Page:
By Bill Arceneaux
Pro wrestling is something that I’m not ashamed to admit I like. I’ve been a fan since 2000, and have been absorbing its action and history ever since. The stigma that the medium is “low brow” isn’t completely inappropriate – I can certainly point to a few moments – but it is pretty inaccurate. In the documentary Beyond the Mat, Vince McMahon, the head of World Wrestling Entertainment, said, “We make movies.” Indeed, his operation is a full-fledged media production suite, giving the performers under his command the opportunity to transform into characters.
But do these characters inhabit movies we all want to see?
Earlier this year, WWE launched their own streaming network – WWE Network – available online and on gaming consoles and devices like Roku. It’s a combination of streaming channel and video on demand library, including material like past pay per view events and original content made exclusively for the network.
Thus far, WWE Network has been a boon for fans like me who used to collect VHS tapes and such, and I would highly recommend other fans to go ahead and subscribe. Only $9.99 a month, people. Allow me to highlight a few shows:
Originally started as a sort of reality/competition show for up and coming performers, NXT is now its own mini promotion. Young men and women grapple with one another in an effort to climb the proverbial ladder and make it to the main WWE roster. Along with regular Thursday night episodes are special live events, occurring every couple of months, featuring title bouts and a big time feel.
The Monday Night War: Who’s Next?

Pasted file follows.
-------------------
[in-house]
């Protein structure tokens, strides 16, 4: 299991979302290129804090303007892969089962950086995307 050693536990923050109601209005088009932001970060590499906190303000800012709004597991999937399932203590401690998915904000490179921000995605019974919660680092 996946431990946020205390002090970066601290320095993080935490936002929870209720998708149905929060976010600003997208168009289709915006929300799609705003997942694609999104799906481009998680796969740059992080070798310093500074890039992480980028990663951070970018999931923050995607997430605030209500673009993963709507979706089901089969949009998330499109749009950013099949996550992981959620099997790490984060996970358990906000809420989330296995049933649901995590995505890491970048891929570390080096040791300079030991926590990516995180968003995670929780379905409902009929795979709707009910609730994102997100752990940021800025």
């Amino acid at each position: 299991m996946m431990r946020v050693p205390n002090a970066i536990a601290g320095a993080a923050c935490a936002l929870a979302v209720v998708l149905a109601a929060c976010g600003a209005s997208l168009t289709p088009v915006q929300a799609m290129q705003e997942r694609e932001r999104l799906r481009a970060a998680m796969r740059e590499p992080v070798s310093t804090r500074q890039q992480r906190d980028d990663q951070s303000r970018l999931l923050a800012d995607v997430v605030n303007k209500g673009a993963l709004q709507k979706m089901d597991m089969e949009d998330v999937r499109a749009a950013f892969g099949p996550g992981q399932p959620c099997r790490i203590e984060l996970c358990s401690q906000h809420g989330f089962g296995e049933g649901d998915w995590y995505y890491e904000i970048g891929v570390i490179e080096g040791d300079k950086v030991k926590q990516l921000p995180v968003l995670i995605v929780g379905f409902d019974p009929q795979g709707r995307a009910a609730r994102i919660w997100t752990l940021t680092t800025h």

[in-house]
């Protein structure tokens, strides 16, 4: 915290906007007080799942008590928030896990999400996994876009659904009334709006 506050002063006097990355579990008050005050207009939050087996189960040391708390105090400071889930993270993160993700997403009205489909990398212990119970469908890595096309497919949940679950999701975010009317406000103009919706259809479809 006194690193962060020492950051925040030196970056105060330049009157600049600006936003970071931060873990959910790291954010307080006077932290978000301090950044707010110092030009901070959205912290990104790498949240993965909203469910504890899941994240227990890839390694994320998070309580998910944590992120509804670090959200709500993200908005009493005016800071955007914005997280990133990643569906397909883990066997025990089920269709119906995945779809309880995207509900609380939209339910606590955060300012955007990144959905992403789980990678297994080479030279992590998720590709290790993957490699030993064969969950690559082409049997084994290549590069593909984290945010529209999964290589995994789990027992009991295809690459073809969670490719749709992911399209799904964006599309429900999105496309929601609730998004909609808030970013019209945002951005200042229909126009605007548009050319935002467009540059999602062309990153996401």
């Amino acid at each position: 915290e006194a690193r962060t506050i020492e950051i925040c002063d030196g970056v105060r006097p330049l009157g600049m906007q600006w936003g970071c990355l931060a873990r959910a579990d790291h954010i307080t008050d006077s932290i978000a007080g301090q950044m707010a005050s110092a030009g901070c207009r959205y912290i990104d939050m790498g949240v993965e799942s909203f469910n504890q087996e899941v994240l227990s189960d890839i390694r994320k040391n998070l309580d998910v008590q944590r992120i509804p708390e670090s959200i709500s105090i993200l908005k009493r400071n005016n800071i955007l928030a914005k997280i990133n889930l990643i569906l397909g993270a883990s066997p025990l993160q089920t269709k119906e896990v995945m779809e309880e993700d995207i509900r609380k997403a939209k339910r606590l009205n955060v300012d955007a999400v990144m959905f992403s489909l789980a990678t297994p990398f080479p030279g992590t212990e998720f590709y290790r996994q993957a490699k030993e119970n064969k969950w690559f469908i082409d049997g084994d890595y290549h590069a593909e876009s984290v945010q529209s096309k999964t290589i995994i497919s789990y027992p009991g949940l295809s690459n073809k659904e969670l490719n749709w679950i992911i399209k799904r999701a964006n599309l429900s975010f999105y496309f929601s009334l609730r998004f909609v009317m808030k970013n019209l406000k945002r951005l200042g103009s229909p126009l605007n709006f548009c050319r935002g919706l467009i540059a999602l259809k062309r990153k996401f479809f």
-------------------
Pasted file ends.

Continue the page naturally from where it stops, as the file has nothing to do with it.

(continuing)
During the 1990s, WWE and World Championship Wrestling were in a ratings battle, both having a show every Monday night at the same time. Wrestlers would switch brands, storylines would be one upped and fans allegiances would be tested. The Monday Night War is a documentary series chronicling the people and aspects of this fight.
On Who’s Next?, the show turns its focus to Bill Goldberg, the former football player turned wrestling beast. Famously known for his win streak in WCW, Goldberg is shown as someone who entered the business not out of love but for security. A self proclaimed time card puncher, Goldberg is revealed to have been nothing more than a product of marketing, a gimmick with little chance of long term growth.
This episode completely changed my outlook on both WWE and WCW, as well as my feelings on some performers. Sincerity gives way to greed sometimes.
Every year, WWE sells out a large stadium, to host their crowning achievement event Wrestlemania. This year, number 30 (XXX) played out at the Mercedez Benz Superdome in New Orleans. While I had to sit at home – just miles from the dome – I was still able to enjoy the festivities for free on the network. While I don’t want to put on the label “epic”, being able to watch the rise of wrestler Daniel Bryan was most definitely awesome.
All in all, something for everyone can be found. Give WWE Network a try!